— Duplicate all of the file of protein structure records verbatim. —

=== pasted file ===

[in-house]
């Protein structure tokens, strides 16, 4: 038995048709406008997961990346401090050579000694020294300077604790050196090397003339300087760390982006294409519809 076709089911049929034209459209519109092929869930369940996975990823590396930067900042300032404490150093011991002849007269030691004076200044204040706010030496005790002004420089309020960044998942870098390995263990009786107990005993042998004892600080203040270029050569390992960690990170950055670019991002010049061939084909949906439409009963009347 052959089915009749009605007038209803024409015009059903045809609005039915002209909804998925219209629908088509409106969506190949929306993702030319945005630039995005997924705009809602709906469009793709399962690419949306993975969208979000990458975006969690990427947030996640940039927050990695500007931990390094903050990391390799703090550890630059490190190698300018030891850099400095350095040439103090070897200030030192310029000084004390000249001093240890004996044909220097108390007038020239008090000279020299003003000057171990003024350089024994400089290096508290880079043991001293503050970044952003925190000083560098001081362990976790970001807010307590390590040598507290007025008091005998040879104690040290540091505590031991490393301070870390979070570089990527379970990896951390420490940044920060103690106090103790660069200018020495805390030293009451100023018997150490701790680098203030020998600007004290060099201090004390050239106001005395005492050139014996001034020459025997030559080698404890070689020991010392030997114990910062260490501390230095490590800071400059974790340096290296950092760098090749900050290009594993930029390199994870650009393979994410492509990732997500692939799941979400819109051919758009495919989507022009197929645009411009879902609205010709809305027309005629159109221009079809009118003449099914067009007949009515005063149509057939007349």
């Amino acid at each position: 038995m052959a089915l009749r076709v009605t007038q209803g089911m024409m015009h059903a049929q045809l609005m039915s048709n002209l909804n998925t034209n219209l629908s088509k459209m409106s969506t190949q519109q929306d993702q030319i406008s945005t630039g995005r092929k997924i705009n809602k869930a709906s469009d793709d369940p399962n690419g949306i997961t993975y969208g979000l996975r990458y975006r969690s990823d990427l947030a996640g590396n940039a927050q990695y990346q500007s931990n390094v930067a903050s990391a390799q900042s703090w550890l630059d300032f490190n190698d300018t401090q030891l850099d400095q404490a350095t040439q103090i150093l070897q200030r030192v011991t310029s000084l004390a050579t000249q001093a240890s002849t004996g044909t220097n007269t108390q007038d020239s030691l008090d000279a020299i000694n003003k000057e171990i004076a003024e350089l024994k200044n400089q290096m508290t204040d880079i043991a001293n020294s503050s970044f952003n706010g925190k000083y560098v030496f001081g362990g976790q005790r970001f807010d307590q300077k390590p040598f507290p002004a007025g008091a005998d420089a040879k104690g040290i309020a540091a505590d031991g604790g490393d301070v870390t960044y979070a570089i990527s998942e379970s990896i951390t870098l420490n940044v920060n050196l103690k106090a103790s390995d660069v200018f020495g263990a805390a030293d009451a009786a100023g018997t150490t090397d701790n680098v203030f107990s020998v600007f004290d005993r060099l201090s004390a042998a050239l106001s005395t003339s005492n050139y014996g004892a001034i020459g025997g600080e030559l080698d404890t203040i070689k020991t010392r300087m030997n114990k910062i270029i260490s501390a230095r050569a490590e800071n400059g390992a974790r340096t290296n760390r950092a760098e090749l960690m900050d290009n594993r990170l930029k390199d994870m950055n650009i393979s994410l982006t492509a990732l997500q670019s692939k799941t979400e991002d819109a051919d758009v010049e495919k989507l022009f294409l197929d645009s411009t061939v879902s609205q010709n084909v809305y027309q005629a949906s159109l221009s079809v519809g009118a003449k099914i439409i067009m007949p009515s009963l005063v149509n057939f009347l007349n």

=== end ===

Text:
[in-house]
């Protein structure tokens, strides 16, 4: 038995048709406008997961990346401090050579000694020294300077604790050196090397003339300087760390982006294409519809 076709089911049929034209459209519109092929869930369940996975990823590396930067900042300032404490150093011991002849007269030691004076200044204040706010030496005790002004420089309020960044998942870098390995263990009786107990005993042998004892600080203040270029050569390992960690990170950055670019991002010049061939084909949906439409009963009347 052959089915009749009605007038209803024409015009059903045809609005039915002209909804998925219209629908088509409106969506190949929306993702030319945005630039995005997924705009809602709906469009793709399962690419949306993975969208979000990458975006969690990427947030996640940039927050990695500007931990390094903050990391390799703090550890630059490190190698300018030891850099400095350095040439103090070897200030030192310029000084004390000249001093240890004996044909220097108390007038020239008090000279020299003003000057171990003024350089024994400089290096508290880079043991001293503050970044952003925190000083560098001081362990976790970001807010307590390590040598507290007025008091005998040879104690040290540091505590031991490393301070870390979070570089990527379970990896951390420490940044920060103690106090103790660069200018020495805390030293009451100023018997150490701790680098203030020998600007004290060099201090004390050239106001005395005492050139014996001034020459025997030559080698404890070689020991010392030997114990910062260490501390230095490590800071400059974790340096290296950092760098090749900050290009594993930029390199994870650009393979994410492509990732997500692939799941979400819109051919758009495919989507022009197929645009411009879902609205010709809305027309005629159109221009079809009118003449099914067009007949009515005063149509057939007349």
């Amino acid at each position: 038995m052959a089915l009749r076709v009605t007038q209803g089911m024409m015009h059903a049929q045809l609005m039915s048709n002209l909804n998925t034209n219209l629908s088509k459209m409106s969506t190949q519109q929306d993702q030319i406008s945005t630039g995005r092929k997924i705009n809602k869930a709906s469009d793709d369940p399962n690419g949306i997961t993975y969208g979000l996975r990458y975006r969690s990823d990427l947030a996640g590396n940039a927050q990695y990346q500007s931990n390094v930067a903050s990391a390799q900042s703090w550890l630059d300032f490190n190698d300018t401090q030891l850099d400095q404490a350095t040439q103090i150093l070897q200030r030192v011991t310029s000084l004390a050579t000249q001093a240890s002849t004996g044909t220097n007269t108390q007038d020239s030691l008090d000279a020299i000694n003003k000057e171990i004076a003024e350089l024994k200044n400089q290096m508290t204040d880079i043991a001293n020294s503050s970044f952003n706010g925190k000083y560098v030496f001081g362990g976790q005790r970001f807010d307590q300077k390590p040598f507290p002004a007025g008091a005998d420089a040879k104690g040290i309020a540091a505590d031991g604790g490393d301070v870390t960044y979070a570089i990527s998942e379970s990896i951390t870098l420490n940044v920060n050196l103690k106090a103790s390995d660069v200018f020495g263990a805390a030293d009451a009786a100023g018997t150490t090397d701790n680098v203030f107990s020998v600007f004290d005993r060099l201090s004390a042998a050239l106001s005395t003339s005492n050139y014996g004892a001034i020459g025997g600080e030559l080698d404890t203040i070689k020991t010392r300087m030997n114990k910062i270029i260490s501390a230095r050569a490590e800071n400059g390992a974790r340096t290296n760390r950092a760098e090749l960690m900050d290009n594993r990170l930029k390199d994870m950055n650009i393979s994410l982006t492509a990732l997500q670019s692939k799941t979400e991002d819109a051919d758009v010049e495919k989507l022009f294409l197929d645009s411009t061939v879902s609205q010709n084909v809305y027309q005629a949906s159109l221009s079809v519809g009118a003449k099914i439409i067009m007949p009515s009963l005063v149509n057939f009347l007349n």